Reviewing the CISPA

On November 30, 2011, the CISPA (Cyber Intelligence Sharing and Protection Act) was proposed to the House by Representative Michael Rogers (R-MI). While it’s been distanced from the wildly controversial SOPA (Stop Online Piracy Act), the CISPA still stands to provide the US government many new options and resources to enforce copyrights and patents, and protect networks against attacks. While it’s since been revised, the CISPA still represents a fairly controversial piece of legislation, one which has been roundly criticized by the privacy rights community.

What is the CISPA?

The CISPA is an amendment to the National Security Act of 1947 that would ultimately allow the US government and businesses to share information about cyberattacks more freely. The government would be able to share with businesses what it knows about security threats. Businesses would also be able to share the information they have with the US government, although doing so would not be deemed mandatory.

This would result in significantly greater sharing of threat details with private companies in the intelligence community. Under the CISPA, private companies would only be permitted to use this information to protect themselves (but not to gain competitive advantage). In doing so, they would be protected from lawsuits, as the information shared under CISPA would be considered exempt from public disclosure.

Some concerning excerpts from the CISPA include:

“Notwithstanding any other provision of law, a self-protected entity may, for cybersecurity purposes – (i) use cybersecurity systems to identify and obtain cyber threat information to protect the rights and property of such self-protected entity; and (ii) share such cyber threat information with any other entity, including the federal government.”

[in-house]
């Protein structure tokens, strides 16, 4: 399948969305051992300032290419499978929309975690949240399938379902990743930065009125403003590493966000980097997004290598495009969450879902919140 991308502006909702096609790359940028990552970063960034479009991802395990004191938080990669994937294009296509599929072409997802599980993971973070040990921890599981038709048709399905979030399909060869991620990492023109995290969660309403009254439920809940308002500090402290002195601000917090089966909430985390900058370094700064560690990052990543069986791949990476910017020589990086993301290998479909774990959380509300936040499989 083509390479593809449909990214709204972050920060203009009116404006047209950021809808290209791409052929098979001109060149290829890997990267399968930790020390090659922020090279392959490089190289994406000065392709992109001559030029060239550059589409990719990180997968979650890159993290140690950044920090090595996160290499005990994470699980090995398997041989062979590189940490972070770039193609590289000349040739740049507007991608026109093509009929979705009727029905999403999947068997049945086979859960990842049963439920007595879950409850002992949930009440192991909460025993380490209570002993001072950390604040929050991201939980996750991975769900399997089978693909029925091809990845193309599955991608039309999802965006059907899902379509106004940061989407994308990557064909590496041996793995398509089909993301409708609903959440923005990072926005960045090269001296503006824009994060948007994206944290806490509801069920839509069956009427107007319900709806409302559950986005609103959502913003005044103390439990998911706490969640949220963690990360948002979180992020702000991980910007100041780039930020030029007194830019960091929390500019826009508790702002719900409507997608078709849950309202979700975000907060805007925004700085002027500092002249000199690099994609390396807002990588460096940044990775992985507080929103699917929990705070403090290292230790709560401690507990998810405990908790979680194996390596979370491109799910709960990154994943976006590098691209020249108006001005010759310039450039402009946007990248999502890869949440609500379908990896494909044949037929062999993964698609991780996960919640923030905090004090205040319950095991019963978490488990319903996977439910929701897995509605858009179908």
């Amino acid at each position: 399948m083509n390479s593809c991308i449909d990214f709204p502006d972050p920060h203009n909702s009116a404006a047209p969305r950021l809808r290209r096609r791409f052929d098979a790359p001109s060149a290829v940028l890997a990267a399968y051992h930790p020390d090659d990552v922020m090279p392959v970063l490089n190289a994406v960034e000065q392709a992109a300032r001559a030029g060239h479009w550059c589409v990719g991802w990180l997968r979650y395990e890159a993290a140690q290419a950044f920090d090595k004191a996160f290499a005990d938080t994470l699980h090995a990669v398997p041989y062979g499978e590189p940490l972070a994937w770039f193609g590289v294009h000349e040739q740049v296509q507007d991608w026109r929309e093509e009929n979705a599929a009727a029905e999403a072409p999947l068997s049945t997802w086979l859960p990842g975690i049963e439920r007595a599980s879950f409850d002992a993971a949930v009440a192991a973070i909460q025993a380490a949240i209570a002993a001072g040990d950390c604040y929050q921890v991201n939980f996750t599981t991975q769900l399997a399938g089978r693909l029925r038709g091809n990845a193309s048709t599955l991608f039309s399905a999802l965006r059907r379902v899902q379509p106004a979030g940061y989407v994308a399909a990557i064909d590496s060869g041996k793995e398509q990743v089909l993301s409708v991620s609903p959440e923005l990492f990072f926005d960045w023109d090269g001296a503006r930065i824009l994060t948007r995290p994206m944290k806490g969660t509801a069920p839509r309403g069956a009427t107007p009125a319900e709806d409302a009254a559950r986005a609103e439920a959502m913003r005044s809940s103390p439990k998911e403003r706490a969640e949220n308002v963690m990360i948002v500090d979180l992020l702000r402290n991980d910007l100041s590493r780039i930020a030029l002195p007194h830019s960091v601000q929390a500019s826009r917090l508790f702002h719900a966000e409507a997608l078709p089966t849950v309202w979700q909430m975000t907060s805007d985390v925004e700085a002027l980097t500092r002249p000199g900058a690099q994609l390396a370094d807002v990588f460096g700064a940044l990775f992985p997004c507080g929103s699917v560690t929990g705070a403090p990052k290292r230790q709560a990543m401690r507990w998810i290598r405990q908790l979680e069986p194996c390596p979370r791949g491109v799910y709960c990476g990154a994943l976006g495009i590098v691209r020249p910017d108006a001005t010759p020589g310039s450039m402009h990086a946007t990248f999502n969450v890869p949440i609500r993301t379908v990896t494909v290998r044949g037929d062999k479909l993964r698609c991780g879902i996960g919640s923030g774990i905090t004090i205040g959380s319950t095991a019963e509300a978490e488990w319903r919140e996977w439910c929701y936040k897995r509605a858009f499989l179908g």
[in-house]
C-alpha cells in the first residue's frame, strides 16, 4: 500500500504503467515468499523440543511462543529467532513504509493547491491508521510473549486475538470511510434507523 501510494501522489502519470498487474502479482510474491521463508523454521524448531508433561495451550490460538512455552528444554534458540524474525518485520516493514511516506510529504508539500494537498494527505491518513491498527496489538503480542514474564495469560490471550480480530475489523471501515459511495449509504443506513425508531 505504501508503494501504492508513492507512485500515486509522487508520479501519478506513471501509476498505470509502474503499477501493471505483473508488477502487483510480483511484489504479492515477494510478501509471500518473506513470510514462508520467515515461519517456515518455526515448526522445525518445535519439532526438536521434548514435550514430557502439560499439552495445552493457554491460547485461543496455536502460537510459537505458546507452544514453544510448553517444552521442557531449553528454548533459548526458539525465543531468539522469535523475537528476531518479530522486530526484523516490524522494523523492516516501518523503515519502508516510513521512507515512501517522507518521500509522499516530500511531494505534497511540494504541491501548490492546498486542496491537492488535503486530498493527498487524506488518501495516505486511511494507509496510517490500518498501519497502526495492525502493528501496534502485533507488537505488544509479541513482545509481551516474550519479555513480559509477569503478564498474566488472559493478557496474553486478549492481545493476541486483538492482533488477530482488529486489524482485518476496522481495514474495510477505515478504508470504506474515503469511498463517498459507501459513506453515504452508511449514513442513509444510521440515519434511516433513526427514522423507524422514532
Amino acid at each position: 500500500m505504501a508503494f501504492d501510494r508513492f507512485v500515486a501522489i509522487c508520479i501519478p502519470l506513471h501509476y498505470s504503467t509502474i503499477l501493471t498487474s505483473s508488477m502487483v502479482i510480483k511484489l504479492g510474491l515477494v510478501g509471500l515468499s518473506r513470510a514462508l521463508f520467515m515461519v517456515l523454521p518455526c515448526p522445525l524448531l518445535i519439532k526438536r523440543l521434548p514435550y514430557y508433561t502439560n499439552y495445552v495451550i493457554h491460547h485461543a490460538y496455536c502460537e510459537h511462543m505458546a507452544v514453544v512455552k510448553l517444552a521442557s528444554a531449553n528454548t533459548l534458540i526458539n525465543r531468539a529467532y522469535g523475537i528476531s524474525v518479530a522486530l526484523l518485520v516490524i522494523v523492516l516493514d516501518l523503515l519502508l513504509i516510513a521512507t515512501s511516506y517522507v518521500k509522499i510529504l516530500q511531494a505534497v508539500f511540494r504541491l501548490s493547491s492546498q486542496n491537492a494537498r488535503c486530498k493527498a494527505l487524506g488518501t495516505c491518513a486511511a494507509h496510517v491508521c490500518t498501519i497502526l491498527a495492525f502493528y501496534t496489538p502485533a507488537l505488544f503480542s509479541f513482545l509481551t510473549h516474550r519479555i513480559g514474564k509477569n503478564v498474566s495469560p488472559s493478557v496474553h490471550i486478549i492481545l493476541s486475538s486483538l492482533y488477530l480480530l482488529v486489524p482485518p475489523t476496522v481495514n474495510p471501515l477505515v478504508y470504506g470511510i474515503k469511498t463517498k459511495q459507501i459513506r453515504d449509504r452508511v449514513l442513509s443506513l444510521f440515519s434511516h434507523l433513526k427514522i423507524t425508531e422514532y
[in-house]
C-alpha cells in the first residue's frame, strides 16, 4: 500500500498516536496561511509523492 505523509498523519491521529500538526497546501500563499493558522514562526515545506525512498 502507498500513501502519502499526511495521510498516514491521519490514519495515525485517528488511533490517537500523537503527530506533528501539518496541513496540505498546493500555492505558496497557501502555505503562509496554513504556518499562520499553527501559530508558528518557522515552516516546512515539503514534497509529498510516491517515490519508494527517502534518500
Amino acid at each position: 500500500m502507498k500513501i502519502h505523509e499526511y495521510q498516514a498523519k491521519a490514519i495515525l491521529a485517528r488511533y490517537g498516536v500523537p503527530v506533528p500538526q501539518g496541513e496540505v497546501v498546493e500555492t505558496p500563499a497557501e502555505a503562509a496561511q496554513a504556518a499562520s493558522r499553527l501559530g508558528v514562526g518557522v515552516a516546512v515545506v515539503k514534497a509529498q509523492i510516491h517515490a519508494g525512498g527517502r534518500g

The CISPA defines a “self-protected entity” as “an entity, other than an individual, that provides goods or services for cybersecurity purposes to itself.”

According to the Washington DC-based Center for Democracy & Technology (CDT),

“CISPA… would allow companies to monitor private email, Internet Searches, and other online activity and then share information with the government under an excessively broad definition of a cyber threat. Under CISPA, the government could do almost anything with this information, including using it for purposes not related to cybersecurity. The information could go directly to the National Security Agency, a military agency that operates secretly and with little public accountability.”

A significant difference between CISPA and its controversial predecessor, SOPA, is that the web blocking bill was defeated by a strong alliance of Internet companies and millions of disapproving users. However, CISPA is supported by highly visible companies such as Facebook, Microsoft, Oracle, Symantec, Verizon, AT&T, Intel and trade association CTIA, which includes representatives of T-Mobile, Sybase, Nokia and Qualcomm as its board members.

Critics are Saying…

Privacy advocacy groups, including the American Library Association, the Electronic Frontier Foundation (EFF), and TechFreedom, launched a Stop Cyber Spying campaign on April 16, 2012. The bill has – unsurprisingly – drawn the attention of the group Anonymous. A letter sent in April by over two dozen organizations (including the Republican Liberty Caucus), calls for a “no” vote on the CISPA, and over 669,000 people have even signed an anti-CISPA web petition.